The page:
Cyber bullying is on the rise, more noticeably in the private and international school sector. With the use of social media and new apps being used every day, children are becoming more susceptible to this form of bullying. It has been reported that 25-30 incidents are reported each month in schools, with experts believing that more than 70% of cases go unreported.
The charity ChildLine states that it has seen the amount of cyber bullying cases reported increase from 2,410 in 2011-12 to 4,507 in 2012-13. But why is this happening?
In most cases of cyber bullying both the victim and perpetrator are children, with it often being older students bullying younger students at their school. Most cases of cyber bullying involve hurtful comments towards other people, with the excuse being that it is “banter”.
So why has banter become socially acceptable? The BBC reports that the word is believed to be more than 300 years old and to have originated in London as street slang, meaning “the playful and friendly exchange of teasing remarks”. Recently banter is everywhere. Banter is on TV, radio and all over the internet. If you type ‘banter’ into any social media search you’ll find hundreds of pages dedicated to abusing a person, group or organisation. With the widespread categorisation of bullying as “banter, many young people believe this type of behaviour to be socially acceptable.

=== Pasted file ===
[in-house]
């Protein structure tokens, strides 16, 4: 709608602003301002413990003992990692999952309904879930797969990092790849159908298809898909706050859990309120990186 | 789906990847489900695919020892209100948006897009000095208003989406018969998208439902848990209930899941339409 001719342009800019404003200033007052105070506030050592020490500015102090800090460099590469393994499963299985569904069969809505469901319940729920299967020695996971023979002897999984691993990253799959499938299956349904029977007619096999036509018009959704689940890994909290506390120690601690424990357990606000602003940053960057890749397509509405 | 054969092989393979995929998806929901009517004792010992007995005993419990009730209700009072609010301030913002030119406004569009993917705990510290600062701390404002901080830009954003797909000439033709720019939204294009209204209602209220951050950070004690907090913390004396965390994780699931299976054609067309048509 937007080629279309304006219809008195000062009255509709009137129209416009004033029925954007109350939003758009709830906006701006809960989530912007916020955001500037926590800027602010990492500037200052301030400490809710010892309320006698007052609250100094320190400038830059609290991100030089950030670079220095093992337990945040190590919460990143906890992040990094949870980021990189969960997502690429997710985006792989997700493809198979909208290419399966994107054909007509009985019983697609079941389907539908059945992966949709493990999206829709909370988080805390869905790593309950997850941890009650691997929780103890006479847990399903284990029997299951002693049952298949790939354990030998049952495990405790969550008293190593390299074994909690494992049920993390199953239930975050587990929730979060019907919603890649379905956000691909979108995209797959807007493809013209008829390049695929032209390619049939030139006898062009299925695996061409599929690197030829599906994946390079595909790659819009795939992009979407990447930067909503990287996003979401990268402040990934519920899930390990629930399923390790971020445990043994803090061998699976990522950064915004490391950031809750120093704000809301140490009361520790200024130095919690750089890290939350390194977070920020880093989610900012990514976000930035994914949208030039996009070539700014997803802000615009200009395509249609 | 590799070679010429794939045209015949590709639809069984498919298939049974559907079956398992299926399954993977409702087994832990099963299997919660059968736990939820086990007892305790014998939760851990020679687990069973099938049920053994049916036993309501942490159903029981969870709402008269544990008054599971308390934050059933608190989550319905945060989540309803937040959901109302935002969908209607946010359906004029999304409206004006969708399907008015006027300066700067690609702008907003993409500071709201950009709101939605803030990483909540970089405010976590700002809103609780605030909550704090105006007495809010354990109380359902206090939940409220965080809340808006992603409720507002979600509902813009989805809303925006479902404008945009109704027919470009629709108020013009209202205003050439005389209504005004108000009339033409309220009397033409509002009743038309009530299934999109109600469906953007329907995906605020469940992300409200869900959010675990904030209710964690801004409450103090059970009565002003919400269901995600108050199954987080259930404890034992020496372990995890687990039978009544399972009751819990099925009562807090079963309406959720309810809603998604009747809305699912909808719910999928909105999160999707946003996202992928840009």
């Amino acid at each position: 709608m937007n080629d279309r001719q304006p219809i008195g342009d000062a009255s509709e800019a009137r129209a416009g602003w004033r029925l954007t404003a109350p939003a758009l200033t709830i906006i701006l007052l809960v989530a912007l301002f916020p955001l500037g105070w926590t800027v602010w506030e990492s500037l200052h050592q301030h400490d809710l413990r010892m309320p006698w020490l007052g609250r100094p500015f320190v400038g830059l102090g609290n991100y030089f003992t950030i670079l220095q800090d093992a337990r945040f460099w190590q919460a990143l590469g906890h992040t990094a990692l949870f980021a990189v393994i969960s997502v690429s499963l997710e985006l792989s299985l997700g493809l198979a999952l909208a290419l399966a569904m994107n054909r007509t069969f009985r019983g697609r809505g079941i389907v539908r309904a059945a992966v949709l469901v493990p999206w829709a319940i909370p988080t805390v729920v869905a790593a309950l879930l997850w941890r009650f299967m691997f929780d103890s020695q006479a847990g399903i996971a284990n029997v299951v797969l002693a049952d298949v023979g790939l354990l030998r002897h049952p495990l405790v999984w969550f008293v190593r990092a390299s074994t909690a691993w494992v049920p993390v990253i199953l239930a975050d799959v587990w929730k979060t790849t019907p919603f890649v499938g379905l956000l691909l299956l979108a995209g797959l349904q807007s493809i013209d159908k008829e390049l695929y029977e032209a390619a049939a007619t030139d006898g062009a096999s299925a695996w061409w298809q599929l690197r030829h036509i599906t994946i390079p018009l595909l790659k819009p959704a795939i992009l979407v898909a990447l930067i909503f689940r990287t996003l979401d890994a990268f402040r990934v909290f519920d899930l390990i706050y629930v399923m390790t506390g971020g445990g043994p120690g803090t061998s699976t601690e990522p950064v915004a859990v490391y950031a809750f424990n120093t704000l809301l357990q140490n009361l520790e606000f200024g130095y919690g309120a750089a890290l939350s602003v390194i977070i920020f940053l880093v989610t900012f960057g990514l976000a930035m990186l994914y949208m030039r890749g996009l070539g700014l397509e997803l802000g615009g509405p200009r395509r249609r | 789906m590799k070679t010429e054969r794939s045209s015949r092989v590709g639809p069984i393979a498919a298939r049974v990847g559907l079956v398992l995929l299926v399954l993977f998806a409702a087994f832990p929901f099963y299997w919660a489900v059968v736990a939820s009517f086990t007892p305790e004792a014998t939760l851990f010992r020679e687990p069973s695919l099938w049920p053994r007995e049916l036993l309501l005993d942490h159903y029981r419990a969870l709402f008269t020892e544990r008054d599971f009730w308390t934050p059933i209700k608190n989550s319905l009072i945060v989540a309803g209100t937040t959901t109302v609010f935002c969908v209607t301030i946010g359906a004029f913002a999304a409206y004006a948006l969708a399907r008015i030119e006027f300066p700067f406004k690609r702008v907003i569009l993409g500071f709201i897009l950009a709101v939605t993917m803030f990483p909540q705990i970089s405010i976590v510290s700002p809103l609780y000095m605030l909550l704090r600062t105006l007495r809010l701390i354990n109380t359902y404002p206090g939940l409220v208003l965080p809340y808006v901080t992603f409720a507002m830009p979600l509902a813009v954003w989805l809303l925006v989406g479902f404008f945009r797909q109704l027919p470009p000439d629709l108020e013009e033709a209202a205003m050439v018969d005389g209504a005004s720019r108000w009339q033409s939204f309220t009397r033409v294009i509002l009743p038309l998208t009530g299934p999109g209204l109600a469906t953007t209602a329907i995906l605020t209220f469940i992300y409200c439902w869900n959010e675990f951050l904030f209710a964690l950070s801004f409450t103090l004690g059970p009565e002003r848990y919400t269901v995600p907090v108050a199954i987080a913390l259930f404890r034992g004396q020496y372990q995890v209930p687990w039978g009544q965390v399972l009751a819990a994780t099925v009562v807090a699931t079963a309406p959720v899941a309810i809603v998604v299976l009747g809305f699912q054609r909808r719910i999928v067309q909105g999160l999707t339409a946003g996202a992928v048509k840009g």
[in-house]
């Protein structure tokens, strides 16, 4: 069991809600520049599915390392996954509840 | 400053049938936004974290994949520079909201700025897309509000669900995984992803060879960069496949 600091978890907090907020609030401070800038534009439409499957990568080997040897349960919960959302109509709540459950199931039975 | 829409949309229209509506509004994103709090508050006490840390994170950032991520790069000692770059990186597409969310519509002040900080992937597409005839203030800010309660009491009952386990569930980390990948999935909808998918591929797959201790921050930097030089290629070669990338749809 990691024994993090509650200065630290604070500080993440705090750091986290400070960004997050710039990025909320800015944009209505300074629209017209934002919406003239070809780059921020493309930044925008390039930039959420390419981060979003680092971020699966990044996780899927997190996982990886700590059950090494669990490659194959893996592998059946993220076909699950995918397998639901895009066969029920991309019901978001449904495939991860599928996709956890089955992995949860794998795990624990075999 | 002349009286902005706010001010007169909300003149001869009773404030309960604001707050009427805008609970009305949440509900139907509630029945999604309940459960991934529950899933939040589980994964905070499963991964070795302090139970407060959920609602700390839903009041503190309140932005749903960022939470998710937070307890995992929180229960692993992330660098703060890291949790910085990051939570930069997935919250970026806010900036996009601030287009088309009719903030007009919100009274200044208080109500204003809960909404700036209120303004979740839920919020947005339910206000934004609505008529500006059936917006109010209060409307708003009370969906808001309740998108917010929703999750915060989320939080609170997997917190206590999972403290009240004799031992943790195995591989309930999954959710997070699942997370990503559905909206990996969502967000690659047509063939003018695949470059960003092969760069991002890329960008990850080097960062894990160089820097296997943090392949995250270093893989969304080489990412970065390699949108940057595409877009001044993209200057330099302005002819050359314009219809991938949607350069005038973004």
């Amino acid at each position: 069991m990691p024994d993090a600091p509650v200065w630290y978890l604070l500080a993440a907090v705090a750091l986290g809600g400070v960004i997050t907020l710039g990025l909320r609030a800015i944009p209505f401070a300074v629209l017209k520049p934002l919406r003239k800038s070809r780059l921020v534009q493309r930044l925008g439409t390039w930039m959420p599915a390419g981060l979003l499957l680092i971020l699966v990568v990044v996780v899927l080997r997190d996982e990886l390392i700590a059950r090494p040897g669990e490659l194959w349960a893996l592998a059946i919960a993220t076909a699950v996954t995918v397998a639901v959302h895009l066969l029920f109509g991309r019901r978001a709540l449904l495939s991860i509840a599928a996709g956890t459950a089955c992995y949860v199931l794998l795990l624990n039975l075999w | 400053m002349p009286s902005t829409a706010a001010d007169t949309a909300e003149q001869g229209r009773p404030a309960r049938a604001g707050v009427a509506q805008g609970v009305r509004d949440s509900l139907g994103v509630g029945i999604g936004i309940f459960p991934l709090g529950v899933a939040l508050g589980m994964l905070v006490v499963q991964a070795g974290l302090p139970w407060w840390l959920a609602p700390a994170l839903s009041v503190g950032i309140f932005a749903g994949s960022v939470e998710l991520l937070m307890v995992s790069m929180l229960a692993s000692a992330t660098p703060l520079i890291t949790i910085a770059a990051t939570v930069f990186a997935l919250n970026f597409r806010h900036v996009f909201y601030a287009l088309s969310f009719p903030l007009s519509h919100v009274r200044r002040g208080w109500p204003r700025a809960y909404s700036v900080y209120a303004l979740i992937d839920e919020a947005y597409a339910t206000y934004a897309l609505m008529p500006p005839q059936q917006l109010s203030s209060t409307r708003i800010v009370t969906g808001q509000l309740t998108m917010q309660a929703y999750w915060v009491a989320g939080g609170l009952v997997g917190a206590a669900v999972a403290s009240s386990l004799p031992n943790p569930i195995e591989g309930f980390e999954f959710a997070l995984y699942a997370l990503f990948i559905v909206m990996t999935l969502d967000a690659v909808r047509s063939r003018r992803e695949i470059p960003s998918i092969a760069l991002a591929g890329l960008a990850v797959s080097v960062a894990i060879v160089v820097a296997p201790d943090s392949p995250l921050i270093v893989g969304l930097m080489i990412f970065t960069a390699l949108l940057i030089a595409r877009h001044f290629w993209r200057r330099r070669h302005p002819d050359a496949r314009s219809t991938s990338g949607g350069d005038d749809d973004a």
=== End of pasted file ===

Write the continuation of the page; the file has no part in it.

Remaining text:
What isn’t realised is the affect it has on the victims, affecting their personality and self-esteem, making the victims become hostile, aggressive and depressed. ChildLine have seen a 41% increase in calls relating to self-harm and a 33% increase in young people feeling suicidal. All of these calls can be traced back to “banter”. But how far can this be allowed to go? ITV have pulled the controversial Dapper Laughs because of his inappropriate behaviour classed as “banter” following complaints, but has it already gone too far?